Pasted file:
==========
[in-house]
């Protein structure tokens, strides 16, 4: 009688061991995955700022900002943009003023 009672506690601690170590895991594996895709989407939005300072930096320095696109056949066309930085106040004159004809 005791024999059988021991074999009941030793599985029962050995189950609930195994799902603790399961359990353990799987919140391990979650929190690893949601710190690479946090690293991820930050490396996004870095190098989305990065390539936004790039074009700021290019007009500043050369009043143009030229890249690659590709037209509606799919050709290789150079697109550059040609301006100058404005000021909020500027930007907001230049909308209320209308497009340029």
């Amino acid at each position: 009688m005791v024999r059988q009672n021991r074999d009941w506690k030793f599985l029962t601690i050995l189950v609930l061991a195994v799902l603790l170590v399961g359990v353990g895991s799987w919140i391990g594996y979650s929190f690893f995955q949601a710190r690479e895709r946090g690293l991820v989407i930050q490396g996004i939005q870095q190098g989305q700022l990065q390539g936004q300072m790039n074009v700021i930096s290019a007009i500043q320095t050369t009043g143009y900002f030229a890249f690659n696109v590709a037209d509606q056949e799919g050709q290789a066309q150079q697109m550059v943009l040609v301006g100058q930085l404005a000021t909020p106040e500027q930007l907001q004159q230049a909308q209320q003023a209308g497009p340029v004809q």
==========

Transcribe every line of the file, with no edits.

[in-house]
């Protein structure tokens, strides 16, 4: 009688061991995955700022900002943009003023 009672506690601690170590895991594996895709989407939005300072930096320095696109056949066309930085106040004159004809 005791024999059988021991074999009941030793599985029962050995189950609930195994799902603790399961359990353990799987919140391990979650929190690893949601710190690479946090690293991820930050490396996004870095190098989305990065390539936004790039074009700021290019007009500043050369009043143009030229890249690659590709037209509606799919050709290789150079697109550059040609301006100058404005000021909020500027930007907001230049909308209320209308497009340029």
């Amino acid at each position: 009688m005791v024999r059988q009672n021991r074999d009941w506690k030793f599985l029962t601690i050995l189950v609930l061991a195994v799902l603790l170590v399961g359990v353990g895991s799987w919140i391990g594996y979650s929190f690893f995955q949601a710190r690479e895709r946090g690293l991820v989407i930050q490396g996004i939005q870095q190098g989305q700022l990065q390539g936004q300072m790039n074009v700021i930096s290019a007009i500043q320095t050369t009043g143009y900002f030229a890249f690659n696109v590709a037209d509606q056949e799919g050709q290789a066309q150079q697109m550059v943009l040609v301006g100058q930085l404005a000021t909020p106040e500027q930007l907001q004159q230049a909308q209320q003023a209308g497009p340029v004809q």